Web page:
My maternal grandmother was a quiet, unassuming, angel of a person who had a wonderful lap to curl up on and listen to her read my favorite book. She was in her late twenties when the Great Depression and the Dust Bowl hit her and my grandpa on their northwest Kansas farm. They fought through that time and kept the farm by being frugal and prudent with all their spending decisions. Grandma had only an eighth grade education but held a PhD in common sense.

It may sound a bit crazy, but my fondest memories of her were when we went bowling together. She taught me to bowl when I was barely six years old. It’s a game I still love, but I must admit my skills have diminished due to lack of practice. She was good and bowled well into her early eighties.

Being a farmer’s wife, they never had much; never made much money and therefore never saved much or put much into Social Security. So, she worked part time at a jewelry store in the small town where she lived. In her later years she survived on that and what little Social Security she had.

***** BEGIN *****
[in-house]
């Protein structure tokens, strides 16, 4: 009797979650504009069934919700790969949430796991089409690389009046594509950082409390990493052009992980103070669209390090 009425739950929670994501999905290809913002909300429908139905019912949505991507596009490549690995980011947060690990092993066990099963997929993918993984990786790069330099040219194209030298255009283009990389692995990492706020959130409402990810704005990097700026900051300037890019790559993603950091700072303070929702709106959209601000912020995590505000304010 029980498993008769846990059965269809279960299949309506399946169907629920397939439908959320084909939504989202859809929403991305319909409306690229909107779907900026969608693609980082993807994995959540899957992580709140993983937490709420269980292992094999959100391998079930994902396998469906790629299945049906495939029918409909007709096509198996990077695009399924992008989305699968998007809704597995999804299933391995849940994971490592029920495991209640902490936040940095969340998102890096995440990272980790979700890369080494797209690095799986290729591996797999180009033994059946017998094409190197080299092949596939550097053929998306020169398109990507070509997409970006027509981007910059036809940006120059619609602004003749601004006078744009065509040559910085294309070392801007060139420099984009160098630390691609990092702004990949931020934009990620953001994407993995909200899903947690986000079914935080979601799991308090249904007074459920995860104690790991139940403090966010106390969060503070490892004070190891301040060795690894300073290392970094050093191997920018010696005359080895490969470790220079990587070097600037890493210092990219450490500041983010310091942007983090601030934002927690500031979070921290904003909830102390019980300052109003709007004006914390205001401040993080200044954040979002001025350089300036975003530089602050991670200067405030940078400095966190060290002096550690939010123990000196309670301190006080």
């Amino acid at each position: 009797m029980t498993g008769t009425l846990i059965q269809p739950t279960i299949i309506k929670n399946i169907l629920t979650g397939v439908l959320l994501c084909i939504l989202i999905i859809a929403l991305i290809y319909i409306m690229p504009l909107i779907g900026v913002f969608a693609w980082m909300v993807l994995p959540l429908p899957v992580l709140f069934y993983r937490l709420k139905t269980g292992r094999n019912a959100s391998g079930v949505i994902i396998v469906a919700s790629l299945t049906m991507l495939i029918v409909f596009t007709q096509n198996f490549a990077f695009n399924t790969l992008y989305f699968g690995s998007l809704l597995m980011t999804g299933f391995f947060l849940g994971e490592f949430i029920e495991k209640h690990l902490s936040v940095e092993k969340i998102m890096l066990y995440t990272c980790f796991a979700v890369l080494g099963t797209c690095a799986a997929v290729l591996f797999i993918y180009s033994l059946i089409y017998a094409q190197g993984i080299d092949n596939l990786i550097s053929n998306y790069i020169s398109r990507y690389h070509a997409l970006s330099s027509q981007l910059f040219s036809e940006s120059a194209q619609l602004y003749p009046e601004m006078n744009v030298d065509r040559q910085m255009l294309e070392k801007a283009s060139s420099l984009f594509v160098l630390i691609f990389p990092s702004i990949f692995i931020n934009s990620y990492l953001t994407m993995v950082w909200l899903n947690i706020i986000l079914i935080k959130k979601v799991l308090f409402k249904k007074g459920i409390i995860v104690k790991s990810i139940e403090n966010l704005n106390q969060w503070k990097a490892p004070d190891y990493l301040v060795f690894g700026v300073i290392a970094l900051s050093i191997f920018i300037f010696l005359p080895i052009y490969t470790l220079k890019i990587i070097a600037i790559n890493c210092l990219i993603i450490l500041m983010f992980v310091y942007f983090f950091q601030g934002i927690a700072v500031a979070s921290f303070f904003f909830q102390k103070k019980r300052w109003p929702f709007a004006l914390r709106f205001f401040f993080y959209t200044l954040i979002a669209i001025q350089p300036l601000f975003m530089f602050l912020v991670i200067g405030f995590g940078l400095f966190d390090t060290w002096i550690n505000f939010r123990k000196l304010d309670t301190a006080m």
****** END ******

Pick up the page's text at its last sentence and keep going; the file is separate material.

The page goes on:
I remember one day after I had grown up, I was visiting her, and the talk turned to her finances.

“Are you doing OK with your money? Do you have enough?” I asked.

“I seem to get by,” she said. Then she got up and went to her refrigerator and pulled out an old Mason jar filled with coins and a few dollar bills. “But this bothers me. I keep my bowling money here in this jar. A couple of years ago, there would be enough money in this jar to go bowling two times a week. Now there’s only enough to bowl one time a week. My little bit of income just doesn’t seem to go as far as it used to. Things like milk and eggs, things that I need, just seem to get more expensive.”

“Well, Grandma,” I said, “when things cost more, that’s called inflation.”

“I don’t care what they call it. All I know is that I have less and less bowling money.”

We measure inflation with all these fancy indexes. The Consumer Price Index, the Producer Price Index and others. Grandma’s inflation was measured by how much her bowling money declined every year.


These are the opinions of Mike Berry and not necessarily those of Cambridge, are for informational purposes only, and should not be construed or acted upon as individualized investment advice.

Mike Berry is a Registered Representative offering securities through Cambridge Investment Research, Inc., a Broker/Dealer, Member FINRA/SIPC. Investment Advisor Representative, Cambridge Investment Research Advisors, Inc., a Registered Investment Advisor. Legacy Wealth Management, LLC and Cambridge are not affiliated. Cambridge does not offer tax advice.

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